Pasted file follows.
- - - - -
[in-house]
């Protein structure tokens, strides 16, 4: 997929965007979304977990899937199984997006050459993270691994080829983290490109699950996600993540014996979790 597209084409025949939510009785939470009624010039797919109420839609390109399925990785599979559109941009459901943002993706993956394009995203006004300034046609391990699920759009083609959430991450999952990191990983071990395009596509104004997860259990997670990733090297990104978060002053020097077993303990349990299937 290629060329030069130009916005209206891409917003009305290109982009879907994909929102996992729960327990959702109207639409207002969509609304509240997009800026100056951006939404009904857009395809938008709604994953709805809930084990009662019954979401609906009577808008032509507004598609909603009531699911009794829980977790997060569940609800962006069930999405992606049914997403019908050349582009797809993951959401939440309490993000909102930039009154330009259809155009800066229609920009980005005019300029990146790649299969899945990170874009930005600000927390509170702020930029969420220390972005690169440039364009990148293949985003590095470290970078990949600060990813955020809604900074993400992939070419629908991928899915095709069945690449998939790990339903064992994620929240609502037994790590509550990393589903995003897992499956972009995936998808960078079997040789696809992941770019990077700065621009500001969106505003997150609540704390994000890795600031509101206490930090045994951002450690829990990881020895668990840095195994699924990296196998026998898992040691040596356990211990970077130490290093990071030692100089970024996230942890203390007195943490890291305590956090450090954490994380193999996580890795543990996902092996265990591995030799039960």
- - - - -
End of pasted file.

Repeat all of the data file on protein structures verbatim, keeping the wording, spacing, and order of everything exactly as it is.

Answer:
[in-house]
């Protein structure tokens, strides 16, 4: 997929965007979304977990899937199984997006050459993270691994080829983290490109699950996600993540014996979790 597209084409025949939510009785939470009624010039797919109420839609390109399925990785599979559109941009459901943002993706993956394009995203006004300034046609391990699920759009083609959430991450999952990191990983071990395009596509104004997860259990997670990733090297990104978060002053020097077993303990349990299937 290629060329030069130009916005209206891409917003009305290109982009879907994909929102996992729960327990959702109207639409207002969509609304509240997009800026100056951006939404009904857009395809938008709604994953709805809930084990009662019954979401609906009577808008032509507004598609909603009531699911009794829980977790997060569940609800962006069930999405992606049914997403019908050349582009797809993951959401939440309490993000909102930039009154330009259809155009800066229609920009980005005019300029990146790649299969899945990170874009930005600000927390509170702020930029969420220390972005690169440039364009990148293949985003590095470290970078990949600060990813955020809604900074993400992939070419629908991928899915095709069945690449998939790990339903064992994620929240609502037994790590509550990393589903995003897992499956972009995936998808960078079997040789696809992941770019990077700065621009500001969106505003997150609540704390994000890795600031509101206490930090045994951002450690829990990881020895668990840095195994699924990296196998026998898992040691040596356990211990970077130490290093990071030692100089970024996230942890203390007195943490890291305590956090450090954490994380193999996580890795543990996902092996265990591995030799039960």